What Are Current Mortgage Refinance Rates?

by John Stapel

If you’re looking to purchase a new home, or are perhaps thinking about refinancing your current situation, it pays to know what the current mortgage rates are.

A number of factors will influence the type of loan you can get from lenders, or what to expect when you attempt to refinance your current mortgage in an attempt to pay a lower rate or use your home’s equity for a loan. Your credit score will be one of the main factors, and you can always take steps to build that up if it’s not currently as strong as you would like it to be.

Current mortgage rates and your credit score will determine the interest rate you will pay for your home loan. The interest rate is the amount of money you pay on top of the actual cost of the place you are looking to buy, so the lower the interest rate, the lower the overall cost.

Fortunately for you, those mortgage rates are looking particularly inviting at the moment. “It is an unbelievably great time to get a mortgage compared to anytime I can remember,” says Shashank Shekhar, Founder, and CEO of InstaMortgage. “Mortgage rates in the last 12-18 months have been the lowest [they have] ever been.”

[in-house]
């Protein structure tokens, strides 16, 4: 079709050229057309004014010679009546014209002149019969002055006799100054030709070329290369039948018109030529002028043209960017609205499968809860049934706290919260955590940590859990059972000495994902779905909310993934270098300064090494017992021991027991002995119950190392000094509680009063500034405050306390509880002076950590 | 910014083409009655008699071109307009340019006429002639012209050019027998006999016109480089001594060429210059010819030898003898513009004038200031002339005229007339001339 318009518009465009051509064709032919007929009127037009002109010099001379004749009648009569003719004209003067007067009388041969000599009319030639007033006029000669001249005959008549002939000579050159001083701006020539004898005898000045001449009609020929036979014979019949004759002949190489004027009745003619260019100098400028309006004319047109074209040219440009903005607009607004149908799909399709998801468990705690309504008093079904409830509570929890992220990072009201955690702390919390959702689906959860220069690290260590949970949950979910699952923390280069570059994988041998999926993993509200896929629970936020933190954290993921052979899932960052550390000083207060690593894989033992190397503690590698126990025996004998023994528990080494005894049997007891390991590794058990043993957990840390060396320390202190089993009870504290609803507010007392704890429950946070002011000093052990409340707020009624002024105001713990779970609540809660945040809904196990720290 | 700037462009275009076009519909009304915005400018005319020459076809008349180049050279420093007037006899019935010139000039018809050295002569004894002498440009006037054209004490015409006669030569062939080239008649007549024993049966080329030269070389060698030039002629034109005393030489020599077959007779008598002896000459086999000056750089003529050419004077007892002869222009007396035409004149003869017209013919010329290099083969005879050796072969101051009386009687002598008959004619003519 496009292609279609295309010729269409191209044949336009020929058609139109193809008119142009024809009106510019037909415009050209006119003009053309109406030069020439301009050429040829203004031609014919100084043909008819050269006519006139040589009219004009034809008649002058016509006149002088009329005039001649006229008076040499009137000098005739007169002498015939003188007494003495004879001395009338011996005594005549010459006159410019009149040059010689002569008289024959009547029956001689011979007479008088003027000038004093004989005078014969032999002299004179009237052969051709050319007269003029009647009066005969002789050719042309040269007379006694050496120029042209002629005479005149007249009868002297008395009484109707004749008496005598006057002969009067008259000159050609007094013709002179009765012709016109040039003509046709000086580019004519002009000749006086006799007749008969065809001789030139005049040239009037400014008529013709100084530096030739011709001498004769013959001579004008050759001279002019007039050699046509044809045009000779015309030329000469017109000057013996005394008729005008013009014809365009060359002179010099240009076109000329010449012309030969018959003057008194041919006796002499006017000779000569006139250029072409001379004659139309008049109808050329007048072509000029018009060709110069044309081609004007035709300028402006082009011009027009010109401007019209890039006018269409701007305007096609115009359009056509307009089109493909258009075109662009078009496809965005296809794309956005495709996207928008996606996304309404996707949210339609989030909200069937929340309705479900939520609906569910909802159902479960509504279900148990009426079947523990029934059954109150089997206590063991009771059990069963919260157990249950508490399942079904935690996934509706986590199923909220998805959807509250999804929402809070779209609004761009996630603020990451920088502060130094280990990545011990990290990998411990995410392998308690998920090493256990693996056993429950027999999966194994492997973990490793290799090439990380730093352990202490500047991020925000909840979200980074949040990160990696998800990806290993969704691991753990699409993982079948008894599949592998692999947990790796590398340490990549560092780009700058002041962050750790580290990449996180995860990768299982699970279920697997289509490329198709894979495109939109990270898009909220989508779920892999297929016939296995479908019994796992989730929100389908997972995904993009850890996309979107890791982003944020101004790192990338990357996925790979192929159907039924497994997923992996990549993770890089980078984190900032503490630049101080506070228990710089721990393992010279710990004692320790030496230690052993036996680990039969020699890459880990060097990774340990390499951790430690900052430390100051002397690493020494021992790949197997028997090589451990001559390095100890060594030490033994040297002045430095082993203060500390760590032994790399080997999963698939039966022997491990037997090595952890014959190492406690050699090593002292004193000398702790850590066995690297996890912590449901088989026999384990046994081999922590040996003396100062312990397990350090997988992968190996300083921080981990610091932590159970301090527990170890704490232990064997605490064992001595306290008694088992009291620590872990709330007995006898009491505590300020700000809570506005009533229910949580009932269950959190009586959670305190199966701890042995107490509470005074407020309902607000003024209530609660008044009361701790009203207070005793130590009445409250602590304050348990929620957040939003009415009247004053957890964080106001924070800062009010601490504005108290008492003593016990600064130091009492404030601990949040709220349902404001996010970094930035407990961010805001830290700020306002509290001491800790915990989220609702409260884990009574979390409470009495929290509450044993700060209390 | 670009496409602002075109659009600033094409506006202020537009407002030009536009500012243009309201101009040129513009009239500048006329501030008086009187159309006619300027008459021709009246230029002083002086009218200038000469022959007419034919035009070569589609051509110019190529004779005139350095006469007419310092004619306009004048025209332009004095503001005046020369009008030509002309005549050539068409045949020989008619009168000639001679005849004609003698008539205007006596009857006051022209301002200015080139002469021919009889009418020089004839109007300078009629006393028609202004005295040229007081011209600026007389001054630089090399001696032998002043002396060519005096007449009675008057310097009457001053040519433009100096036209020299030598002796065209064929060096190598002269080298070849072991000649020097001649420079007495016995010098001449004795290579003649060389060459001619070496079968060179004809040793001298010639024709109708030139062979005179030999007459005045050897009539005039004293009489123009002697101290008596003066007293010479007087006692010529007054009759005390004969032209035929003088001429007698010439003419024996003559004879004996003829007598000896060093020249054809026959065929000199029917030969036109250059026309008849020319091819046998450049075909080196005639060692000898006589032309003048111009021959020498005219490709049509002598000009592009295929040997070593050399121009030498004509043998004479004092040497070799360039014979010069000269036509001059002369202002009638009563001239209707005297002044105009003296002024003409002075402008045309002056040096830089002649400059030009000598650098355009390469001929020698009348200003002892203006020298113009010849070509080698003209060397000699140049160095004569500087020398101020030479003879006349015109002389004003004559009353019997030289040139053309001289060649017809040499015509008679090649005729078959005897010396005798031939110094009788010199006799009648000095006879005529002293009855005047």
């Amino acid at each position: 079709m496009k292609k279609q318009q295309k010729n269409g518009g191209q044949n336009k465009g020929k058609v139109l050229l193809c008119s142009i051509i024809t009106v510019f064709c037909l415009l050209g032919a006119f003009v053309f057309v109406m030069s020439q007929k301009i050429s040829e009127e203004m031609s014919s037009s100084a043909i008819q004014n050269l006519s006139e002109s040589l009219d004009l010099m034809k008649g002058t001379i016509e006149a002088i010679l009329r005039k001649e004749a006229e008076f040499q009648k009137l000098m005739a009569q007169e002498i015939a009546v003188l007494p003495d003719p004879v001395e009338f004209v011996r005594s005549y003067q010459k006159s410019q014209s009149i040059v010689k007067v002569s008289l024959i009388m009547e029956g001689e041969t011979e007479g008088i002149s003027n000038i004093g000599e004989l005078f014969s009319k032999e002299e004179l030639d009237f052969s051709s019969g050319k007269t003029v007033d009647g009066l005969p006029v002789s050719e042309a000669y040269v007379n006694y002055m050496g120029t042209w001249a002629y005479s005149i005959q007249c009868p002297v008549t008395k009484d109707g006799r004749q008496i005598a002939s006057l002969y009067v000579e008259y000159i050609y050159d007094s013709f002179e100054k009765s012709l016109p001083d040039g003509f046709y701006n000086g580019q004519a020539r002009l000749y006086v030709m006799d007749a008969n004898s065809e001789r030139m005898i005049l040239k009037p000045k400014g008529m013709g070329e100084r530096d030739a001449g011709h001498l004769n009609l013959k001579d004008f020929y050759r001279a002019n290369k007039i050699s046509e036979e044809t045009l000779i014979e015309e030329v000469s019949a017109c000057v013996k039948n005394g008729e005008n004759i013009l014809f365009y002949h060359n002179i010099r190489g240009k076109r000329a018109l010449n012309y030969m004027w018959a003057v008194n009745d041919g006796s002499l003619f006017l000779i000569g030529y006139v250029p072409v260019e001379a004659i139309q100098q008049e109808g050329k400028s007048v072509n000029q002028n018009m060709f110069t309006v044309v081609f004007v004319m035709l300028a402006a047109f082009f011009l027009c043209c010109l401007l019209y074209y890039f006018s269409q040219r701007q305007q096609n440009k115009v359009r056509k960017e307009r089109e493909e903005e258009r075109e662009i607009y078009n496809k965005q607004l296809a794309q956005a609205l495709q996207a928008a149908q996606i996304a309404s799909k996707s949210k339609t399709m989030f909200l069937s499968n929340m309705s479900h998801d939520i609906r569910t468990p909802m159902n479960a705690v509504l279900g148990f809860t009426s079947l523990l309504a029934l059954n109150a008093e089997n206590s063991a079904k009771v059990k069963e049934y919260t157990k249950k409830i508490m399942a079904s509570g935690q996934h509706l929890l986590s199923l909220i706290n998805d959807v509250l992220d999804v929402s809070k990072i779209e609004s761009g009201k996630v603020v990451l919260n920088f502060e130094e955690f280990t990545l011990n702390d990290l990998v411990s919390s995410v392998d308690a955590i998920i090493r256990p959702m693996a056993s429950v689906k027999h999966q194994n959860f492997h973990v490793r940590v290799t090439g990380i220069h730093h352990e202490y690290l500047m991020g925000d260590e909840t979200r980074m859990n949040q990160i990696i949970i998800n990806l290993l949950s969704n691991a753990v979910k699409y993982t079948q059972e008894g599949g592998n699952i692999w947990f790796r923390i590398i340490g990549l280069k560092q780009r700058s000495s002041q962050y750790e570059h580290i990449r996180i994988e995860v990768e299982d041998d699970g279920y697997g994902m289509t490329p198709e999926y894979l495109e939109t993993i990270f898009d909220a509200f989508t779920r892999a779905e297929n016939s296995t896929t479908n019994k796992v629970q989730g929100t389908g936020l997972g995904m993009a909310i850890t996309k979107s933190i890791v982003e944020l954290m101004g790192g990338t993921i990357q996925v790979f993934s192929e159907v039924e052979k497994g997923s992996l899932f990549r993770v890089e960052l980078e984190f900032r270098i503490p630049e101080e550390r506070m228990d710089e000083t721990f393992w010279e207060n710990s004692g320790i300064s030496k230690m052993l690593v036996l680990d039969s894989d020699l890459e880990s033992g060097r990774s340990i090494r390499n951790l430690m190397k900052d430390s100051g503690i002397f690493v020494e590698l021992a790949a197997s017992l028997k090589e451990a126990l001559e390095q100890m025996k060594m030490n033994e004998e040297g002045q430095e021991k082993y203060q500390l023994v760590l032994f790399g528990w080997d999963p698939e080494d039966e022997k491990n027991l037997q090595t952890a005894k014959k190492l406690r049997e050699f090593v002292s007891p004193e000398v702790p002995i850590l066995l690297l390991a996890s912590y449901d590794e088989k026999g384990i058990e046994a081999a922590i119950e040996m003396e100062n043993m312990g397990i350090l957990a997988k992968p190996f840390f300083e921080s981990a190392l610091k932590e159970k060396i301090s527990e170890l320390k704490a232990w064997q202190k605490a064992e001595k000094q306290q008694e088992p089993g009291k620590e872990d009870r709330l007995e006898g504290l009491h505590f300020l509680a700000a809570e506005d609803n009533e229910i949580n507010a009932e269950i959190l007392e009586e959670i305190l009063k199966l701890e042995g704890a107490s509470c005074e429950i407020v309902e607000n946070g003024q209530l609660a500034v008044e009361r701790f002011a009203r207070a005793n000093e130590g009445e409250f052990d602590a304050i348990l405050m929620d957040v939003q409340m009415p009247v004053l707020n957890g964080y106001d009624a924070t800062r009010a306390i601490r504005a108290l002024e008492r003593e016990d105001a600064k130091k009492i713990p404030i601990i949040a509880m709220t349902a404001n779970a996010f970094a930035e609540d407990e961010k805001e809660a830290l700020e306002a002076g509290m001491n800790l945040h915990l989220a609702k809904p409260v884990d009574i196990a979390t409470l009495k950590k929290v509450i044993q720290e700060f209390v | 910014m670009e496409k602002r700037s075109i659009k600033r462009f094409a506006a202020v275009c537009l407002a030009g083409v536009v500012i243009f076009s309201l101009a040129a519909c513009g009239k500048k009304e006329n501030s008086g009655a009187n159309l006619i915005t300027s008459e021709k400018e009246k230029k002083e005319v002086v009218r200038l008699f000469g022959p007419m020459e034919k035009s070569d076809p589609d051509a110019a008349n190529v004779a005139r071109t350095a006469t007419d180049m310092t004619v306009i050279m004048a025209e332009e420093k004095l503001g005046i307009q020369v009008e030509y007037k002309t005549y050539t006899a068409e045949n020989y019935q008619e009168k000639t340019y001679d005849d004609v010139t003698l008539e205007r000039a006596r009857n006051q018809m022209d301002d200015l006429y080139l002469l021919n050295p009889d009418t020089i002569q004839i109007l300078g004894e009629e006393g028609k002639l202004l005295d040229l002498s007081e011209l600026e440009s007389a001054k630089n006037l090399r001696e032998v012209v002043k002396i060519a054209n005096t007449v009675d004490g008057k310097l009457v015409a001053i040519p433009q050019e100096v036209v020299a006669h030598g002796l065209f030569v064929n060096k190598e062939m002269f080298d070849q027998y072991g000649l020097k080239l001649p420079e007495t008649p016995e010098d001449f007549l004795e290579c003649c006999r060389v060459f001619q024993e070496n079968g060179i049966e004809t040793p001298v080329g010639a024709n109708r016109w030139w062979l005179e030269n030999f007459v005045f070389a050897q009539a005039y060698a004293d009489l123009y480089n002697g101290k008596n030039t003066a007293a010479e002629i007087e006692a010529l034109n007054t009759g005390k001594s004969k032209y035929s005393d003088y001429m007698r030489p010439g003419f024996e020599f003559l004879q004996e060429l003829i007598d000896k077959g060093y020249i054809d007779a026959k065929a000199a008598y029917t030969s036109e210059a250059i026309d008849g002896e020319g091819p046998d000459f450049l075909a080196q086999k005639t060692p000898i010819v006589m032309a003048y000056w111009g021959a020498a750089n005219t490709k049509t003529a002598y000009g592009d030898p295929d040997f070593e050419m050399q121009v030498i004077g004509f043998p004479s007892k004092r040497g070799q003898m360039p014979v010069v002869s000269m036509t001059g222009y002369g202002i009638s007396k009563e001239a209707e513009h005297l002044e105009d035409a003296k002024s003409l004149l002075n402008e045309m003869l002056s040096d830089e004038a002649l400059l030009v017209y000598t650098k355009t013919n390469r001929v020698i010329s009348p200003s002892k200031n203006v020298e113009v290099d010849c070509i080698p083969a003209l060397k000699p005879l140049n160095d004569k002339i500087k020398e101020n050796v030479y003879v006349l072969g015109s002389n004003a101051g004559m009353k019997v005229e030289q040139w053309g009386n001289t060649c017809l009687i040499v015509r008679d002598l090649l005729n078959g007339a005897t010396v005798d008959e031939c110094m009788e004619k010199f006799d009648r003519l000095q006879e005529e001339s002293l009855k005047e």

Current Mortgage Rates

The mortgage rate that you might qualify for will depend on your credit score and history, where you’re looking to purchase a home, the cost of the home itself, and how much you might be willing to pay in terms of a down payment.

The more you put down, the lower your rate. If you can afford to put down more than 20%, you’ll save money in the end.

Whether you’re purchasing your first home, your second or an investment property, and the length of your loan — 30, 20, 15, or 10 years are the most common — will also determine your rates, as the shorter your term, the lower your rate will typically be. The monthly payment will overall be higher, however.

That said, there’s always a given range of mortgage rates available at any given moment, and the current rates are particularly friendly to people thinking about taking the plunge, according to Tabitha Mazzara, Director of Operations at mortgage lender MBANC.

“The higher your credit score, the lower the rate you can qualify for, which is currently bottoming out around 3.8% for someone with excellent credit,” says Mazzara. “If your credit is on the lower end, we’re seeing about 5.4%.”

To Mazzara, these rates are “rock bottom. From an interest rate standpoint, it’s a great time to buy,” she says. “But of course, that’s not the only factor to consider. Housing is a seller’s market, and I don’t think this is a bubble that’s going to pop. There may be some small adjustments, but this is more like the new normal.”

The reason mortgage rates are “about as low as it goes,” Mazzara says, is that the Federal Government is “trying to stimulate the economy post-pandemic. But that might not last forever the further we get into recovery. We’re already seeing the signs that the bottom may be behind us.”